Biography of David Cancanfield

The subject of this brief sketch is a grandson of Samuel Canfield, senior, a United Empire loyalist, who resided in Connecticut at the time of the American Revolution, and who subsequently moved into the Mohawk valley. New York, and thence into the Genesee valley, same State, settling in the township of East Oxford, County of Oxford, Upper Canada in 1794; and son of Samuel Canfield, junior, who was born in Connecticut, and accompanied his father to this part of Canada. The mother of David was Catherine Lick. He was born in East Oxford, at the old homestead, November 12, 1806, the family moving to West Oxford near Ingersoll in 1811. Prior to his majority he obtained such an education as could be had in the log school houses of Oxford County sixty years ago; then attended a private school a few terms, and farmed steadily until forty-five years of age. He still owns his farm, most of which is in the corporation of Ingersoll. While engaged in agricultural pursuits he served in the township council, and was Clerk of the township, and has since been in the town council. When the Rebellion broke out near the close of 1837, he enlisted as a private; was appointed Lieutenant the next year, and Captain a year or two later, holding the latter commission until the change in the militia laws, several years ago.

Mr. Canfield has held the office of Clerk of the Division Court, since 1847, and that of Magistrate a longer period, and is active and efficient, though in his seventy-fourth year. There is no truer, more reliable business man in Ingersoll.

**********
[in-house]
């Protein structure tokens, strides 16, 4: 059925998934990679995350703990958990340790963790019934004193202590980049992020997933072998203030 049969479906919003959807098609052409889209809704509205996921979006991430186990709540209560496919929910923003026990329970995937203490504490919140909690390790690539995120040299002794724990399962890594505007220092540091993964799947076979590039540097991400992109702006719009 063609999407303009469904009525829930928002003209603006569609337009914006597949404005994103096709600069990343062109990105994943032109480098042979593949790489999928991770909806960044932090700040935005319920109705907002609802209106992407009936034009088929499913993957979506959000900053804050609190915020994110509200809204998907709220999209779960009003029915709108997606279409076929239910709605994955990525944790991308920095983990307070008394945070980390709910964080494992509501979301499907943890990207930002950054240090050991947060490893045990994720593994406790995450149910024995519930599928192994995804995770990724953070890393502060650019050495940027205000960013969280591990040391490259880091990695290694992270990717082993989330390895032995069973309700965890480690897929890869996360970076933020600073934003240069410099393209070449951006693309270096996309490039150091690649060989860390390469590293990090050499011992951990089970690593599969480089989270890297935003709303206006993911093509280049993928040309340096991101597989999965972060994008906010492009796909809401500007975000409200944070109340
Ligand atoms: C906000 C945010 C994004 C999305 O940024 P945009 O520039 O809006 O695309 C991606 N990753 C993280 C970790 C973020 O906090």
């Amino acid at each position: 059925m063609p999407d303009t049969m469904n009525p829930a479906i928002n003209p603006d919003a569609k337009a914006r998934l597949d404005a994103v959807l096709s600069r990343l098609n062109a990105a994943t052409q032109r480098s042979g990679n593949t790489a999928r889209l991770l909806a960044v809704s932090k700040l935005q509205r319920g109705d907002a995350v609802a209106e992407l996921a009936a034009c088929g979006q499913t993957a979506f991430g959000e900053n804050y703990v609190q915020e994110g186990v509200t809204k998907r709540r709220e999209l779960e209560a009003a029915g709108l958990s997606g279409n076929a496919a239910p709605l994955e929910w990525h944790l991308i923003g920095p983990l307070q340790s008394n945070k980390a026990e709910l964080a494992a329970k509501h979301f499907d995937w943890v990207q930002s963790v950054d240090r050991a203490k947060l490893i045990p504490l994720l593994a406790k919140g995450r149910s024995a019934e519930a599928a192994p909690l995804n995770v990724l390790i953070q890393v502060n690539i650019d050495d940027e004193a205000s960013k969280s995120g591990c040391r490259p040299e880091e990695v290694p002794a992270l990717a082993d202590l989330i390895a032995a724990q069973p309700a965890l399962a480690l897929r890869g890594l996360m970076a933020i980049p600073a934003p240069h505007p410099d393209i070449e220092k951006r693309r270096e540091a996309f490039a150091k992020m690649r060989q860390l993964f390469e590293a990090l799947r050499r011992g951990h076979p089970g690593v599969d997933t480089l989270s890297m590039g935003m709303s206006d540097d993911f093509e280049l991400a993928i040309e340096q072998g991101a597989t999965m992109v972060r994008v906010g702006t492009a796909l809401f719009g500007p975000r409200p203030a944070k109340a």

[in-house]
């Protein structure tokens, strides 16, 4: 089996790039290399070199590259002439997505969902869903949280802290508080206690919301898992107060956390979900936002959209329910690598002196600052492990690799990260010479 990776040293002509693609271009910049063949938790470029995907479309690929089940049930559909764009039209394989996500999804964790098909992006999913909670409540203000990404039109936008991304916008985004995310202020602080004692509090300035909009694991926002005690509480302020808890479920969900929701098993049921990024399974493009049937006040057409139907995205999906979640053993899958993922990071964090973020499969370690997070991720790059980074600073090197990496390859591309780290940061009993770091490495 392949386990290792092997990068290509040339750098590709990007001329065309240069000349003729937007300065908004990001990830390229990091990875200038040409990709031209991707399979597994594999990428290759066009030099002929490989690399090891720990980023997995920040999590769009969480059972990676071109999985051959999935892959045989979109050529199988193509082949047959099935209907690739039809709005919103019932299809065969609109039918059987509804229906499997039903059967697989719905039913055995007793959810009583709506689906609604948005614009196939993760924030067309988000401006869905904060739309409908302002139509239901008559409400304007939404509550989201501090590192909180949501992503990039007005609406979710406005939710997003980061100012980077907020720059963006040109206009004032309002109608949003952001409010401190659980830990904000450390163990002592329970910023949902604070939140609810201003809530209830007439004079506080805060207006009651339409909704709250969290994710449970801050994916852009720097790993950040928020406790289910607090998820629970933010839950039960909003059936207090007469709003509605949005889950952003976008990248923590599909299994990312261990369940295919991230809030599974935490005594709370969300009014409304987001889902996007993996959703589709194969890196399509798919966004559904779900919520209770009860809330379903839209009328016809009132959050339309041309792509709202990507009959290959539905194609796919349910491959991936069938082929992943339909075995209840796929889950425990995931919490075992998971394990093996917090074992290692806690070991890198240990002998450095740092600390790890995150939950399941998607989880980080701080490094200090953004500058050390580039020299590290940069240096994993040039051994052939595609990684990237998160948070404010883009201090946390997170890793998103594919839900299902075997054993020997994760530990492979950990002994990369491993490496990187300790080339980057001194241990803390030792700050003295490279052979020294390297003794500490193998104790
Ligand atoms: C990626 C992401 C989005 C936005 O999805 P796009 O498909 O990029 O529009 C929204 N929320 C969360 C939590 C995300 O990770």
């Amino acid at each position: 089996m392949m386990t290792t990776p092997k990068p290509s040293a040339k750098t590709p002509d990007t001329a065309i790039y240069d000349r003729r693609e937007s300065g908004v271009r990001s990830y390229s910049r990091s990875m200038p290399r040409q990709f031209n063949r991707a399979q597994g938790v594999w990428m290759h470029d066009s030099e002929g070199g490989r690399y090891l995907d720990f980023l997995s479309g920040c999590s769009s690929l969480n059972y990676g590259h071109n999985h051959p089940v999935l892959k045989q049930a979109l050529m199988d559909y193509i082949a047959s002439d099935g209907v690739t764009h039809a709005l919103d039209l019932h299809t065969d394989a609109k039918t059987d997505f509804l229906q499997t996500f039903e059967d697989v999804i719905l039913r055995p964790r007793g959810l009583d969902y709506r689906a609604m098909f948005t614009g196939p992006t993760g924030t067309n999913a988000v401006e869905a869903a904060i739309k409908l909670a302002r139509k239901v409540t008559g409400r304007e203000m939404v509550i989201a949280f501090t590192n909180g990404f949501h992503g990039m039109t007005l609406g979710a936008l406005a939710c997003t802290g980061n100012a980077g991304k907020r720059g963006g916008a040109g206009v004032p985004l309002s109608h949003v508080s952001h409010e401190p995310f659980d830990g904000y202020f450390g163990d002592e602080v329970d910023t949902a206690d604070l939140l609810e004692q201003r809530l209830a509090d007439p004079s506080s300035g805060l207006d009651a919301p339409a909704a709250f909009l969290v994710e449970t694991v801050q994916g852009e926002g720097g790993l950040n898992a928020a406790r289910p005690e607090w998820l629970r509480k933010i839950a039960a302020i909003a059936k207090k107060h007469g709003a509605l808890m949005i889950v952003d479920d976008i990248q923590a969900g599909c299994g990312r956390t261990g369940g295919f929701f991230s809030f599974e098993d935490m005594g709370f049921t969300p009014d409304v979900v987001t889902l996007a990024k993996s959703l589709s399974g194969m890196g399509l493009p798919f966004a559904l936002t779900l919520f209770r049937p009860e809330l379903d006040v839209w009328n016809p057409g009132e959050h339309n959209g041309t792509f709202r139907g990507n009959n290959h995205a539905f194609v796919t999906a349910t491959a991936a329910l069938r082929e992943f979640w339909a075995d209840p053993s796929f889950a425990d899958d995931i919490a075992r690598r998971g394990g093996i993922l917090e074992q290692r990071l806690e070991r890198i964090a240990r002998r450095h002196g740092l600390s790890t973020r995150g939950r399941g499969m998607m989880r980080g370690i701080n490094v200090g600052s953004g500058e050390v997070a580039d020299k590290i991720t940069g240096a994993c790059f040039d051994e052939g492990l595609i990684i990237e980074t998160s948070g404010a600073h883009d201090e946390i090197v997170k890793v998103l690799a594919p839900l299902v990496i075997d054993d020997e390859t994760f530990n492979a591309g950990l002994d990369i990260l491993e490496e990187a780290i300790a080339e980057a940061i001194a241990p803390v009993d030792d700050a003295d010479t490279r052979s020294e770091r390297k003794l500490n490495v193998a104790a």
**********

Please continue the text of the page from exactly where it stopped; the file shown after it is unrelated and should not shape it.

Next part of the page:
Mr. Canfield has long been a member of the Church of England, and has held the office of warden of St. James’ Church for many years. He has evidently not only found “honesty the best policy,” but has practiced it without any reference to “policy,” which should in all cases be commended. There is satisfaction in doing right, as every honest man finds Mr. Canfield among the number.

He was first married in 1834, to Miss Maria R. Dorchester, of Ingersoll, she dying in 1846, leaving one son, James Canfield, who is Clerk of the County Court of Oxford, residing at Woodstock. In 1851 he married Miss Susan Grannis, of London, Ontario, and by her has had two sons and one daughter, the latter being dead. George S. the elder son, is clerk in a bank at Simcoe, and Frederick D. the younger, is a medical student with Drs. Hoyt and Williams, Ingersoll.

MLA Source Citation:

The Canadian Biographical Dictionary and Portrait Gallery of Eminent and Self Made Men, Ontario, Volume 1. Toronto: Toronto American Biographical Pub. Co. 1880. Web. 1 February 2015. - Last updated on Aug 6th, 2012


Contribute to the Conversation!

Our "rules" are simple. Keep the conversation on subject and mind your manners! If this is your first time posting, we do moderate comments before we let them appear... so give us a while to get to them. Once we get to know you here, we'll remove that requirement.

You must be logged in to post a comment.

Newsletter Signup

We currently provide two newsletters. Why not take both for a run?

Genealogy Update: We send out this newsletter whenever we feature a new, or significantly updated, collection or database on our website.

Circle of Nations: We send out this newsletter whenever we feature a new (or significantly updated) Native American collection or database on our website.

Once you've clicked on the Subscribe button above you'll receive an email from us requesting confirmation. You must confirm the email before you will be able to receive any newsletter.

Connect With Us!

Pin It on Pinterest


Share This

Share this post with your friends!